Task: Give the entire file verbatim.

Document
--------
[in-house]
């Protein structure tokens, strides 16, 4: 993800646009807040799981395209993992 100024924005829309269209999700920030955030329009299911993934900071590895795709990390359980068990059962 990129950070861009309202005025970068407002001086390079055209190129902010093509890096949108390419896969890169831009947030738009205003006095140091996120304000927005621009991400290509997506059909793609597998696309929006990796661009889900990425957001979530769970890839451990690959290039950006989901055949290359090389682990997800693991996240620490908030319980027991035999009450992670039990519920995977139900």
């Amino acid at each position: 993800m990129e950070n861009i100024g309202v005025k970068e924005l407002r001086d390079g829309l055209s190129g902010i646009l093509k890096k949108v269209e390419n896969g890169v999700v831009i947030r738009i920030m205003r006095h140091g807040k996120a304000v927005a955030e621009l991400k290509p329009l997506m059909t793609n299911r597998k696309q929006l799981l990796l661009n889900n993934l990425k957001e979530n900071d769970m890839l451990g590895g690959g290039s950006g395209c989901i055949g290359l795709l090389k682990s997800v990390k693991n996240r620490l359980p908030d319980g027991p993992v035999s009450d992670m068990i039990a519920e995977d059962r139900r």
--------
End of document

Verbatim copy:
[in-house]
């Protein structure tokens, strides 16, 4: 993800646009807040799981395209993992 100024924005829309269209999700920030955030329009299911993934900071590895795709990390359980068990059962 990129950070861009309202005025970068407002001086390079055209190129902010093509890096949108390419896969890169831009947030738009205003006095140091996120304000927005621009991400290509997506059909793609597998696309929006990796661009889900990425957001979530769970890839451990690959290039950006989901055949290359090389682990997800693991996240620490908030319980027991035999009450992670039990519920995977139900």
């Amino acid at each position: 993800m990129e950070n861009i100024g309202v005025k970068e924005l407002r001086d390079g829309l055209s190129g902010i646009l093509k890096k949108v269209e390419n896969g890169v999700v831009i947030r738009i920030m205003r006095h140091g807040k996120a304000v927005a955030e621009l991400k290509p329009l997506m059909t793609n299911r597998k696309q929006l799981l990796l661009n889900n993934l990425k957001e979530n900071d769970m890839l451990g590895g690959g290039s950006g395209c989901i055949g290359l795709l090389k682990s997800v990390k693991n996240r620490l359980p908030d319980g027991p993992v035999s009450d992670m068990i039990a519920e995977d059962r139900r």